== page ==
Weavers, weaving at break of day,
Why do you weave a garment so gay? . . .
Blue as the wing of a halcyon wild,
We weave the robes of a new-born child.
Weavers, weaving at fall of night,
Why do you weave a garment so bright? . . .
Like the plumes of a peacock, purple and green,
We weave the marriage-veils of a queen.
Weavers, weaving solemn and still,
What do you weave in the moonlight chill? . . .
White as a feather and white as a cloud,
We weave a dead man's funeral shroud.
Did Sarojini start writing about Indian weavers, palanquin bearers, fishers, boatmen and bards herself or someone else suggested her to do so? And it was none the else but Edmund Gosse and Arthur Symons who told her to celebrate, sing of India. Let us think of Sarojini with Edmund Gosse and Sir Arthur Symons and let us without them in the absence of the British mentors. None has striven to know, none has striven to care about. Let us think of Sarojini without Indian stuffs and connections. Poetic talent cannot get reared so easily if there are no gardeners to look after the garden of poesy. But in the case of Sarojini she got it everywhere.
Indian Weavers is without any doubt a song so lovely and charming bringing to our memory the weavers at work, making the cloth, netting, putting on the frame, measuring, printing and designing however be the method of their work. To read the poem is to be reminded of the textile industry, handloom and machine-made cloths. Here mainly the dreamy and colourful side has been touched upon. Something it is of course of the veil and shroud. Weavers, Indian weavers, how did they make the cloth? How had it been their craftsmanship?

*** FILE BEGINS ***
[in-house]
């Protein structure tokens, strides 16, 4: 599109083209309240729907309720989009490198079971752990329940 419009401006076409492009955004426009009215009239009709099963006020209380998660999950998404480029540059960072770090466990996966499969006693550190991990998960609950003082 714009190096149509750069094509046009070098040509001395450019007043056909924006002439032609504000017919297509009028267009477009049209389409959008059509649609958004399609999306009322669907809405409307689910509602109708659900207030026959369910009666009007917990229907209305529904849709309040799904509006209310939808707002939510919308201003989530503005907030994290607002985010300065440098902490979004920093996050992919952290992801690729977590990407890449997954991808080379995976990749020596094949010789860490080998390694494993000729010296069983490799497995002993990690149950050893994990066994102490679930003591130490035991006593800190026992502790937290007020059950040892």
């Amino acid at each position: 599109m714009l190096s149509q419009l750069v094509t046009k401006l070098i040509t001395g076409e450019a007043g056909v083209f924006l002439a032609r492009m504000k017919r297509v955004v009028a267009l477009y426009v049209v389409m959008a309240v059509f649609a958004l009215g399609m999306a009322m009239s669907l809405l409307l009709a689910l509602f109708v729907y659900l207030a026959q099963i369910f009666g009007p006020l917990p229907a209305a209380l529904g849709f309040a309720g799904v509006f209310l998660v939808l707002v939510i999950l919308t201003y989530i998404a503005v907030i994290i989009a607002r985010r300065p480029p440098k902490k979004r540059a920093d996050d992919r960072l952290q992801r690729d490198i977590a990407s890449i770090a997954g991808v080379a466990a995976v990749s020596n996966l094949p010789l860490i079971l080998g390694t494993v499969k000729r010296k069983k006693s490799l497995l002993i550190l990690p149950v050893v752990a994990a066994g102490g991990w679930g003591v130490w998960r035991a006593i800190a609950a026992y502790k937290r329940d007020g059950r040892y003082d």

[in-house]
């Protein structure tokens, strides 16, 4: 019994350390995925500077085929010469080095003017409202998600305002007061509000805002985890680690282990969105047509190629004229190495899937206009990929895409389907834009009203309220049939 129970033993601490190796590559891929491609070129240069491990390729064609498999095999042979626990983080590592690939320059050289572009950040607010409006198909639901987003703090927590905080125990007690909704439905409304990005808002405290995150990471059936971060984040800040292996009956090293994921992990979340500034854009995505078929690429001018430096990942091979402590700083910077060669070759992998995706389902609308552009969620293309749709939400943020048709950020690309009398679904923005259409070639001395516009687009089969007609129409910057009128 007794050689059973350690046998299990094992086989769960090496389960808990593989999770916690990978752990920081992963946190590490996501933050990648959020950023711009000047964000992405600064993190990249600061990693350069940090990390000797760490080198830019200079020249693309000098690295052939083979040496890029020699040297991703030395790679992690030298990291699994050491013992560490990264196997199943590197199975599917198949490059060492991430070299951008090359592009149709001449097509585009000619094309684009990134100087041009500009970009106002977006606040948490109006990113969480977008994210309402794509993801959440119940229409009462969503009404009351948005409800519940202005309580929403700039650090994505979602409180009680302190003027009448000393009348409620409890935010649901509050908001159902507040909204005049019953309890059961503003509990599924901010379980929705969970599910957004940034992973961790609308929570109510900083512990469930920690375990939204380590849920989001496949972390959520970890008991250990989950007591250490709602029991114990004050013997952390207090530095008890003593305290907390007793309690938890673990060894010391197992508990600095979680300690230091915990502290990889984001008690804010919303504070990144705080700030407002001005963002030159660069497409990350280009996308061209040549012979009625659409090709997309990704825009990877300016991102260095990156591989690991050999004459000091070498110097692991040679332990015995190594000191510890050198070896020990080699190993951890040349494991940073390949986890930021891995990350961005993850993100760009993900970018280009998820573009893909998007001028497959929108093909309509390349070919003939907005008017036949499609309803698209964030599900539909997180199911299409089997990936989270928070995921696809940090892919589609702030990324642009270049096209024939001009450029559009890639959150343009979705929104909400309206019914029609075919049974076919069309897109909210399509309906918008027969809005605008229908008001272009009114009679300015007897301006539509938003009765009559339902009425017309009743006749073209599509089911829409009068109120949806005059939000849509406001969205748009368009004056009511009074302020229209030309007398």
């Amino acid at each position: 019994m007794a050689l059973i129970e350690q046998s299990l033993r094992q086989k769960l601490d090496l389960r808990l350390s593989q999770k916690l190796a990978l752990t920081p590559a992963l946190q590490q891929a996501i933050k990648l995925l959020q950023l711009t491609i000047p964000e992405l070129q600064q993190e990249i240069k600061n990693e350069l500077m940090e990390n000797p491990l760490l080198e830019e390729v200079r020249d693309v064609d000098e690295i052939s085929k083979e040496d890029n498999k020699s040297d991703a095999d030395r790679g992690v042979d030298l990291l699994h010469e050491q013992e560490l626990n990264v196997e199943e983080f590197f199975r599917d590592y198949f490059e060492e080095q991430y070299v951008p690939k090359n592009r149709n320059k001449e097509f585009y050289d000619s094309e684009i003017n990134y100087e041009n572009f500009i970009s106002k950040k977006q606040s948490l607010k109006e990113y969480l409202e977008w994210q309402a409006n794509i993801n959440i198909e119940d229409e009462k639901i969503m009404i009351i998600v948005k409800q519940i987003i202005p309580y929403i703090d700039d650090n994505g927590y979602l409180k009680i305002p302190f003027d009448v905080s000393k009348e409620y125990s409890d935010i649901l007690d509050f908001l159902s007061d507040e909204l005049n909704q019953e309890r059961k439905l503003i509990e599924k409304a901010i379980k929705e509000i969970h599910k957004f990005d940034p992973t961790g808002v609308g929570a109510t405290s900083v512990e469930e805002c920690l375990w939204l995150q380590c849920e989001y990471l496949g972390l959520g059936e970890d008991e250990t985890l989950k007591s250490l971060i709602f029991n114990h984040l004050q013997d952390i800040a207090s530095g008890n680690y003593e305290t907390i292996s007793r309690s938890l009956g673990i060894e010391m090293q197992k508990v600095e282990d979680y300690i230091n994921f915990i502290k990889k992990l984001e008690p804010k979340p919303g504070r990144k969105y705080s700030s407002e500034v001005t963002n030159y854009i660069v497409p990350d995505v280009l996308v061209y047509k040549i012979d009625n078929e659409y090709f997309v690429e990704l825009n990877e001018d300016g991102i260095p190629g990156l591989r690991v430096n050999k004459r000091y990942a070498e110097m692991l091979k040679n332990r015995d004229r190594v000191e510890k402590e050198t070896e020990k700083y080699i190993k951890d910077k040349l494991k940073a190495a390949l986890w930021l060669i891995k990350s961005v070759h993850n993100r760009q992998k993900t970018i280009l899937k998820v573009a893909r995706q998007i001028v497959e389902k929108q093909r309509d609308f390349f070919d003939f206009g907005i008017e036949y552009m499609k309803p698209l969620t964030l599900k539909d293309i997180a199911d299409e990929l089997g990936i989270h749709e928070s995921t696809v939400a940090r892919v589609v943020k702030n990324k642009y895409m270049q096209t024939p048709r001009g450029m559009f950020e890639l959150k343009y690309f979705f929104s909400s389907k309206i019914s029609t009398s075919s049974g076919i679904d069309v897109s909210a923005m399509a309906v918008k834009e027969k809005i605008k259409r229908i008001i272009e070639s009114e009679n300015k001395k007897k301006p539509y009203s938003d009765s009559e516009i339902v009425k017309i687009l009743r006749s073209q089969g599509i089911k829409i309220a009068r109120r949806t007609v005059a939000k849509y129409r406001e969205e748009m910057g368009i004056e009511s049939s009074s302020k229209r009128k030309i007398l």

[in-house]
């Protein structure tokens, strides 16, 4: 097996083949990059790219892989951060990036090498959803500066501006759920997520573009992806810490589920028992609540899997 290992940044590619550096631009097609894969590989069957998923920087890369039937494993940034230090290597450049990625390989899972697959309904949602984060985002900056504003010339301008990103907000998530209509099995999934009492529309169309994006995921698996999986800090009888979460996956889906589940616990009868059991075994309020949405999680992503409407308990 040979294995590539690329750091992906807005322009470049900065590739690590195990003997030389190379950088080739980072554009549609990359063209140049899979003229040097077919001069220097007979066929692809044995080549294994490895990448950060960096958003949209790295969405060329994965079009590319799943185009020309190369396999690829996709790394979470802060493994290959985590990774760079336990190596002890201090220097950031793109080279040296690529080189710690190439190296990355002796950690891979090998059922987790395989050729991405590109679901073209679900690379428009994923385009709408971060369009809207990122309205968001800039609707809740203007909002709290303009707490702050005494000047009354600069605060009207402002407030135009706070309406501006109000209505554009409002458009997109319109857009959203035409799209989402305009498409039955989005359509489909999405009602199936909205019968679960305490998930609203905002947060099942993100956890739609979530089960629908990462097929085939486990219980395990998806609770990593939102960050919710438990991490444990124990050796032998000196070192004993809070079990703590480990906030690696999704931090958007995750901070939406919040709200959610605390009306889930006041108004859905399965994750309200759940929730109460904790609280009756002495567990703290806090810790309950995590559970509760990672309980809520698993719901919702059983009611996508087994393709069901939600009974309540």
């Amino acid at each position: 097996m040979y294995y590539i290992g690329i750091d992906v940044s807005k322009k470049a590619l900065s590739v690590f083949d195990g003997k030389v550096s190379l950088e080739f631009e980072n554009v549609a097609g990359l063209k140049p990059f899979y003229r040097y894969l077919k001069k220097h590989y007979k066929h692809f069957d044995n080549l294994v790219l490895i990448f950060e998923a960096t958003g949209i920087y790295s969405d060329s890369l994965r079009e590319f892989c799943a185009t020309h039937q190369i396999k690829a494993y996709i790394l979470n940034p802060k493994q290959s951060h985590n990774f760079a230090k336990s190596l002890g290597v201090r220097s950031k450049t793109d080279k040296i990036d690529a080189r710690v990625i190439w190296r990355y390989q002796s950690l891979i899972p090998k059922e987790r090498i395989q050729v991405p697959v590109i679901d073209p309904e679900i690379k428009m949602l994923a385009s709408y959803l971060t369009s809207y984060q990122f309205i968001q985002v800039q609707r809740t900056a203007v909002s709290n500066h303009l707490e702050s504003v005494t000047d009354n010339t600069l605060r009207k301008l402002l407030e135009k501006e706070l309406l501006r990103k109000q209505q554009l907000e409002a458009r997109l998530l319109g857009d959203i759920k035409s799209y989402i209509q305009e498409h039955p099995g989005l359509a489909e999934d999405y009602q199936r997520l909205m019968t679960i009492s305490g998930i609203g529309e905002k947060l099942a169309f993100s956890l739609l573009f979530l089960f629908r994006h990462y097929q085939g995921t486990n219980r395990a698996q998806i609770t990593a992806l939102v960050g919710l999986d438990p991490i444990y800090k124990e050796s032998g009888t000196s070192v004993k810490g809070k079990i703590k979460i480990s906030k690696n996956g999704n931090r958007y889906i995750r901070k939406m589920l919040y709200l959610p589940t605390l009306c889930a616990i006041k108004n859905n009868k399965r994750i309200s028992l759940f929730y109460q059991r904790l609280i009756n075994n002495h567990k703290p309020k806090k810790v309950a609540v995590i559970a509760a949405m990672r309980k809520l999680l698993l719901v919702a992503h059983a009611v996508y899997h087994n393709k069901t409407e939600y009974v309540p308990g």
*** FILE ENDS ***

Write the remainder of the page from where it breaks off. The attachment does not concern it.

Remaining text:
Addressing the weavers in an indirect way with the answer tendered to or given, the poetess begins her poem with a lyrical excellence of her own. She asks how they are making the garment so attractive, catching the eyes of the on-lookers, making the dreamers dream about, putting desires on fire. The weavers respond to that they make the garments for a new-born babe so blue like the wings of the wild halcyon. Here the picture and image of a wild halcyon dances before the eyes.
Weavers keep weaving, keeping busy with work even at the fall of the night. Again, she asks why the garments are so bright. What the reason behind? How their art, weaving art and colour design? How their concept on the canvas of the cloth? Weavers respond it that they make green and purple marriage veils for the queens to put on, wear it. The marriage veils appear to be just like the peacock feathers enchanting us with the colour design so dreamy and pearly indeed, looking rainbowish and drizzling. Here the mind gets lifted to embroidery work and bespangled designs.
But same weavers are found to be solemn and grim when the talk of the white cloth arises it. Dressed in whites sometimes looks it well, but sometimes the whites are used for the shroud to be cast over and cover up. Nuns and widows too don it. In the moonlight chill they weave the white cloth. Moonlight has been pulled in to suit the poetic purpose.
Some colour concept and the fabric design go on doing the rounds here in this poem. The poetess has added poetical colours to it as because weavers do not inculcate in specific times for weaving cloth. But something of it depends on colour choice and perception no doubt. They make cloth keeping in mind common sales, festivities and age bars. What do the people like? What is the occasion of use? But notion and rationality are something different. Something is definitely relating to capacity. Can many afford to purchase? At that time many used to go half-fed, half-clothed. Actually, just for a colour match she has arranged the scenes for the poem as she does it in the poem pertaining to glass bangle-sellers. The contours of fabrics, art work and motifs designed, colours given, painted and printed, how to tell of an age gone by and the history of art coming down to, continuing for so long with the change in models and techniques?
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